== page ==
NEW YORK • Spectre, the latest James Bond thriller, took in about US$73 million (S$104 million) in ticket sales at North American theatres over the weekend, giving Hollywood one of its biggest openings of the year, even though sales were down sharply from those for Skyfall, the previous Bond movie in 2012.
Spectre, the most expensive 007 instalment, costing Sony Pictures Entertainment, Metro-Goldwyn- Mayer and Eon Productions roughly US$400 million to make and market, has taken in an additional US$223.1 million overseas, breaking records, for a worldwide total of US$296.1 million.
The performance of Spectre in North America, along with very strong opening results for The Peanuts Movie, which collected about US$45 million for 20th Century Fox, ended a funk that included October ticket sales dropping about 44 per cent from a year ago, to US$493.7 million, according to the database Box Office Mojo.
But it also highlighted the unevenness in a year that may set new marks for both hits and misses - while leaving a hole in the middle, where Oscars are typically born.
September was driven by Hotel Transylvania 2. October belonged to The Martian. But in both months, high-profile, mid-range films that were being closely monitored as awards prospects flopped - among them The Walk, Steve Jobs and Our Brand Is Crisis.
And those joined more commercially oriented wipeouts such as Pan, Rock The Kasbah, The Last Witch Hunter and Jem And The Holograms.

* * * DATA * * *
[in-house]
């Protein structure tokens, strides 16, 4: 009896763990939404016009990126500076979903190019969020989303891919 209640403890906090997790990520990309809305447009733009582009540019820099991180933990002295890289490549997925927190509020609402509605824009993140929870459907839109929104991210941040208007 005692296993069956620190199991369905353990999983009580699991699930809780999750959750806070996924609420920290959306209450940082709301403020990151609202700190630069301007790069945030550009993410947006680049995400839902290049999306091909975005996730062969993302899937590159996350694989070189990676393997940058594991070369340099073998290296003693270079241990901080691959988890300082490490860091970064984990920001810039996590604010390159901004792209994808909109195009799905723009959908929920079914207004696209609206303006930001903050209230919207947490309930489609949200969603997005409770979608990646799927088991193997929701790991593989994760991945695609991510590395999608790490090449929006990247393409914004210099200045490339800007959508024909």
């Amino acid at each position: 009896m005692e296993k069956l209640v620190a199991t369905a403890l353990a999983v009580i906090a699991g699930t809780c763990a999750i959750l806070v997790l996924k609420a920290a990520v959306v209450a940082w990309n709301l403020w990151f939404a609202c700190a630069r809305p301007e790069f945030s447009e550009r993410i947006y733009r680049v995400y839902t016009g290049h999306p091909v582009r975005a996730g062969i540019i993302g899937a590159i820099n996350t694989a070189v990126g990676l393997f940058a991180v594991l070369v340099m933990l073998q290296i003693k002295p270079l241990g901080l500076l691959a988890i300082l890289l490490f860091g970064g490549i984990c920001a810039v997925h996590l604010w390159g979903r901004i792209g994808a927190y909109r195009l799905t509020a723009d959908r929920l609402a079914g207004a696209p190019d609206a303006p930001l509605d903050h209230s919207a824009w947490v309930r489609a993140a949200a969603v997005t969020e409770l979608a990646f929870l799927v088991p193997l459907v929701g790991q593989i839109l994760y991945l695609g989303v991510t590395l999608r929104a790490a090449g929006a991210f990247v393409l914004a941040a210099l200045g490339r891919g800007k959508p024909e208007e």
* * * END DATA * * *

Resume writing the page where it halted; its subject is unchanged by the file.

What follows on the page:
One awards prospect that may break through the cloud of disappointment is Tom McCarthy's Spotlight, a critically lauded newspaper drama from Open Road Films.
That picture about the Boston Globe newspaper's coverage of child abuse in the Catholic church enjoyed a splendid opening in a very small number of theatres, taking in US$302,276 in just five locations in New York, Los Angeles and Boston.
The strong sales, averaging more than US$60,000 a screen, raised the possibility that Spotlight would become a classic mid-range hit, mixing plaudits and ticket sales.
Overall, North American ticket sales so far this year are up 5 per cent compared with the same period last year, according to the Rentrak reporting service. But the increase does not reflect what has traditionally been considered a healthy movie marketplace - more hits than misses, with films of different sizes and aimed at different slices of the population.
Instead, the boost comes almost entirely from a handful of mega movies: Jurassic World, The Avengers: Age Of Ultron, Inside Out, Furious 7 and autumn hits, The Martian and Hotel Transylvania 2.
With the release of Spectre, Hollywood now turns to two movies that are expected to be monsters: The Hunger Games: Mockingjay - Part 2 and Star Wars: The Force Awakens.
Advance ticket sales for the new Star Wars instalment have already shattered records.
NEW YORK TIMES